Many people today find themselves seeking out approaches and practices in their pursuit of good health that may not necessarily be considered to be part of the typical, conventional approach to conventional medical care. According to the National Center for Complementary and Integrative Health, these products and practices generally fall into three categories.
- Complementary practices, which are used along with conventional medicine practices, such as massages after surgery or injury.
- Alternative medical practices, which would be used instead of the conventional medical treatment, such as herbal remedies in lieu of prescription medication, or chiropractic treatment instead of surgery.
- Integrative health, which combines conventional and complementary practices together to treat a person holistically, such as following doctor’s instructions after a stroke, as well as practicing tai chi or yoga.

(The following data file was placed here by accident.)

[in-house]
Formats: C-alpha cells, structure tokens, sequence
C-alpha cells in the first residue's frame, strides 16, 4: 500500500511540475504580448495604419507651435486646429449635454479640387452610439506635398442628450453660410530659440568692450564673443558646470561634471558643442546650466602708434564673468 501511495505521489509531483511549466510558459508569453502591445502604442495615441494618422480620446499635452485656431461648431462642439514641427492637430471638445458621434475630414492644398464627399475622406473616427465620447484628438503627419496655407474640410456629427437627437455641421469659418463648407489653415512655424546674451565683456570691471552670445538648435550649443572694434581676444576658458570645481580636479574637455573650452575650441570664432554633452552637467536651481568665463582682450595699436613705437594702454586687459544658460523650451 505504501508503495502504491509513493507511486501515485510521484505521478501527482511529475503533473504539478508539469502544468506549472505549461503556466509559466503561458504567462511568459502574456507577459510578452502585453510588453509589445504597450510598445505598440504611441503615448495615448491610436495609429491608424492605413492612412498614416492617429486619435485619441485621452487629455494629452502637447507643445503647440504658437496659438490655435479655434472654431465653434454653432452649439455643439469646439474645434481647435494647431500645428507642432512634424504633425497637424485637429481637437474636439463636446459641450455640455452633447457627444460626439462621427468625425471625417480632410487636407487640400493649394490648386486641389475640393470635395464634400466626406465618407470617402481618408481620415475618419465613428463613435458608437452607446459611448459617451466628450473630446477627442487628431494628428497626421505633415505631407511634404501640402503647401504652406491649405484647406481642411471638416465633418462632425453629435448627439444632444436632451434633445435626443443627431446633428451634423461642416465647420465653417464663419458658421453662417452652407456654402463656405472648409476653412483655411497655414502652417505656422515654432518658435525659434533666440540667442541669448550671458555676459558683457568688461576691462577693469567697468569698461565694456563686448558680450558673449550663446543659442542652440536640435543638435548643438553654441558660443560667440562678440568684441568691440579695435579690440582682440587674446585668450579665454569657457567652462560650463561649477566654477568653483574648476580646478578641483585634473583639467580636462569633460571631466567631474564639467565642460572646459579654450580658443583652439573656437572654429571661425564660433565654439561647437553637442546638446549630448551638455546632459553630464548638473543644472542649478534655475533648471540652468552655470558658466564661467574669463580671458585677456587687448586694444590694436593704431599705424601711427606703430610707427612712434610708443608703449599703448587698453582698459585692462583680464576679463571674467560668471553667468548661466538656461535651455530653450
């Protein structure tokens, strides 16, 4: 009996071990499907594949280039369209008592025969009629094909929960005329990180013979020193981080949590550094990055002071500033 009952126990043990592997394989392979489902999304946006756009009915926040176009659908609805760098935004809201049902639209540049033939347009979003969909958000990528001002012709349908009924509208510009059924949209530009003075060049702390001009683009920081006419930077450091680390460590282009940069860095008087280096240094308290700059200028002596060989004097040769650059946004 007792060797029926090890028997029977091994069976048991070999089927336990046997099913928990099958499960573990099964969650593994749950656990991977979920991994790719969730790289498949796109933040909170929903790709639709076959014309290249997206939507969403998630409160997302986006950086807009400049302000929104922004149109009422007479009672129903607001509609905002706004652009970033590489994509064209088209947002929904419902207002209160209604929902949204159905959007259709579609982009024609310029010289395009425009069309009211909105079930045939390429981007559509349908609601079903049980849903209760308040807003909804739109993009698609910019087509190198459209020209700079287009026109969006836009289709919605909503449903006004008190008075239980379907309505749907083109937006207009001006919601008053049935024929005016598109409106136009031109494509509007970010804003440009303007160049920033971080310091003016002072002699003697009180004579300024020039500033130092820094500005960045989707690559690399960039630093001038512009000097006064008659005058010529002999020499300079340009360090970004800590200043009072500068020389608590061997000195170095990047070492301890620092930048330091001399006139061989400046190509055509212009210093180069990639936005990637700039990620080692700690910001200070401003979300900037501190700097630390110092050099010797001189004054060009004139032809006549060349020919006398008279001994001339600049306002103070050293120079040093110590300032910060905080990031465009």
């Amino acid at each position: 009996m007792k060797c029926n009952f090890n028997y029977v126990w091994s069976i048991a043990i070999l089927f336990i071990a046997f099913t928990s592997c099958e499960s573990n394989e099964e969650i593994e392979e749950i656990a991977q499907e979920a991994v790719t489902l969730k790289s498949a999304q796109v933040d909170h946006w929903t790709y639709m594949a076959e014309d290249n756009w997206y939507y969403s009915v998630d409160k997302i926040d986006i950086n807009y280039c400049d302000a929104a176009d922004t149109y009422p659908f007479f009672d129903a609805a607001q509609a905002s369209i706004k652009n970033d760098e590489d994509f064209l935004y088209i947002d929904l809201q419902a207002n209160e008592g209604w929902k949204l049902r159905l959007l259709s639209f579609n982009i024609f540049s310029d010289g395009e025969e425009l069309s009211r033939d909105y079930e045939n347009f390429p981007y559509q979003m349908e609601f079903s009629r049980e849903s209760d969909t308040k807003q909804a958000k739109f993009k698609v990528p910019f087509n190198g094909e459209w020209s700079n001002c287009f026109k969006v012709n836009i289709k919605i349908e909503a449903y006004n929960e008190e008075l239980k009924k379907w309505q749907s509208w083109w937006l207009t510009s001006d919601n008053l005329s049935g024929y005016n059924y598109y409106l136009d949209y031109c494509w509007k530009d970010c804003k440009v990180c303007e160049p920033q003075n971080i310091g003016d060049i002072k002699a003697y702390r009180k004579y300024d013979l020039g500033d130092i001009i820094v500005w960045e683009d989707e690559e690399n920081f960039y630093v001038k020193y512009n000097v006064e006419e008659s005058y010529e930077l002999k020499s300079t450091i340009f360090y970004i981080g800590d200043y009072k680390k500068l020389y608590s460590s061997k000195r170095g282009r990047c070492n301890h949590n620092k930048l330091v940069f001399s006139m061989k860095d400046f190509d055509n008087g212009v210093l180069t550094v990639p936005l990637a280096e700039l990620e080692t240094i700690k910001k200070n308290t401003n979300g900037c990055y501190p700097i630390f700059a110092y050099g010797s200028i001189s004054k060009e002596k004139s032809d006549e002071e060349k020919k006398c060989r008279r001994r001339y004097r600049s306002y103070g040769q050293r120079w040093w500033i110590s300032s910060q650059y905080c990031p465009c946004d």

The NCCIH reports that about half of older adults in the United States use one or more of these health practices, which include:
- Nutrition, such as special diets, supplements, herbal products, and probiotics.
- Psychological, practices like meditation, music therapies, or relaxation and mindfulness practices
- Physical, which includes acupuncture, acupressure, massage, or chiropractic techniques
- Integrated practices, combinations of the above three, such as yoga, tai chi, sandbox therapy, or mindful eating
While complementary and alternative medicines are certainly popular, more scientific research is being undertaken to determine whether certain practices are actually beneficial. Studies have shown that some are categorically ineffective, but people might enjoy the experience or improve through the placebo effect. Some therapies have been determined to be useful, such as meditation, yoga, massage, and some dietary supplements like fiber, vitamins, and minerals.